Anaïs Nin on the Elusive Nature of Joy
By Maria Popova
Anaïs Nin (February 21, 1903–January 14, 1977) is not only one of history’s most dedicated diarists, but also a vocal expounder of the idea that keeping a diary enhances your creativity. She began hers when she was only eleven years old, originally as a letter to her father who had just abandoned her, and maintained it until her last breath. Her sixteen tomes of published journals span more than half a century and have given us her timelessly resonant insights on such wide-ranging subjects as love, parenting, self-publishing, why emotional excess is essential to creativity, how inviting the unknown helps us live more richly, and the meaning of life. However, since Nin’s diary recorded the vibrant and uncensored fullness of her life — which included a social circle of prominent public figures and a love life of multiple affairs defiant of the era’s norms and stereotypes — the standard editions of her journals, edited by her husband and literary executor Hugh Parker Gulier, suppressed the unfiltered and controversial eroticism, which spilled onto the diary pages. In disguising the eroticism, however, Guiler also amputated much of what made Nin Nin: Her exuberant capacity for emotion.
From Mirages: The Unexpurgated Diary of Anaïs Nin, 1939–1947 (public library) — the long-awaited uncensored version of volumes 3 and 4 of her diaries, answering such previous mysteries as how and why her affair with Henry Miller ended and what role the effeminate young literary men who surrounded her played in her life — comes this poignant meditation on the elusive nature of joy, which Nin penned in December of 1939, shortly after the flare of WWII, which deeply affected Nin and permeated her psychoemotional landscape:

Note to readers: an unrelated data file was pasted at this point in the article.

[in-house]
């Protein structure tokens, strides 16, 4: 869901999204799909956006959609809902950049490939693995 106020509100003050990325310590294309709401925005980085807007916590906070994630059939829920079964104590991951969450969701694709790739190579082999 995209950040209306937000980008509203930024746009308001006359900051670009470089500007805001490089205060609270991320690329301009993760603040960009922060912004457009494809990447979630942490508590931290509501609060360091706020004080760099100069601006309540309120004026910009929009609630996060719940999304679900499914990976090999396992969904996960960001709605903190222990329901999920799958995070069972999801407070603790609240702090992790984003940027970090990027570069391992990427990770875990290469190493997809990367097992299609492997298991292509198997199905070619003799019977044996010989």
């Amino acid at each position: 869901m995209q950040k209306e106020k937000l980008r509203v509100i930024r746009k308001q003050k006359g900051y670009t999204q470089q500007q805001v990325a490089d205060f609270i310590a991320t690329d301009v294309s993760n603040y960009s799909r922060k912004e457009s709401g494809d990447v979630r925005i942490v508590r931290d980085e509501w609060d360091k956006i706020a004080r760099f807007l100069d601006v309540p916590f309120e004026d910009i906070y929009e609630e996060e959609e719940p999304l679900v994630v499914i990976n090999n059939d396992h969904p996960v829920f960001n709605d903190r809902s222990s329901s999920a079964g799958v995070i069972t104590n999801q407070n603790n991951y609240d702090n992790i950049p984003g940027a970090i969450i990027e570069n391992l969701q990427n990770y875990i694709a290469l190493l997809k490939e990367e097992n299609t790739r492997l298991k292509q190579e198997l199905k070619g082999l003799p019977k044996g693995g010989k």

Over and over again I sail towards joy, which is never in the room with me, but always near me, across the way, like those rooms full of gayety one sees from the street, or the gayety in the street one sees from a window. Will I ever reach joy? It hides behind the turning merry-go-round of the traveling circus. As soon as I approach it, it is no longer joy. Joy is a foam, an illumination. I am poorer and hungrier for the want of it. When I am in the dance, joy is outside in the elusive garden. When I am in the garden, I hear it exploding from the house. When I am traveling, joy settles like an aurora borealis over the land I leave. When I stand on the shore I see it bloom on the flag of a departing ship. What joy? Have I not possessed it? I want the joy of simple colors, street organs, ribbons, flags, not a joy that takes my breath away and throws me into space alone where no one else can breathe with me, not the joy that comes from a lonely drunkenness. There are so many joys, but I have only known the ones that come like a miracle, touching everything with light.
It was precisely this joy that Nin experienced when she got news of the war’s end.
Mirages, revelatory in its entirety, was preceded by Incest: The Unexpurgated Diary of Anaïs Nin, 1932–1934, Fire: The Unexpurgated Diary of Anaïs Nin, 1934–1937, and Nearer the Moon: The Unexpurgated Diary of Anaïs Nin, 1937–1939. Complement it with this exquisite recording of Nin reading from her famous diary and her timeless wisdom on writing and the future of the novel.
Published November 12, 2013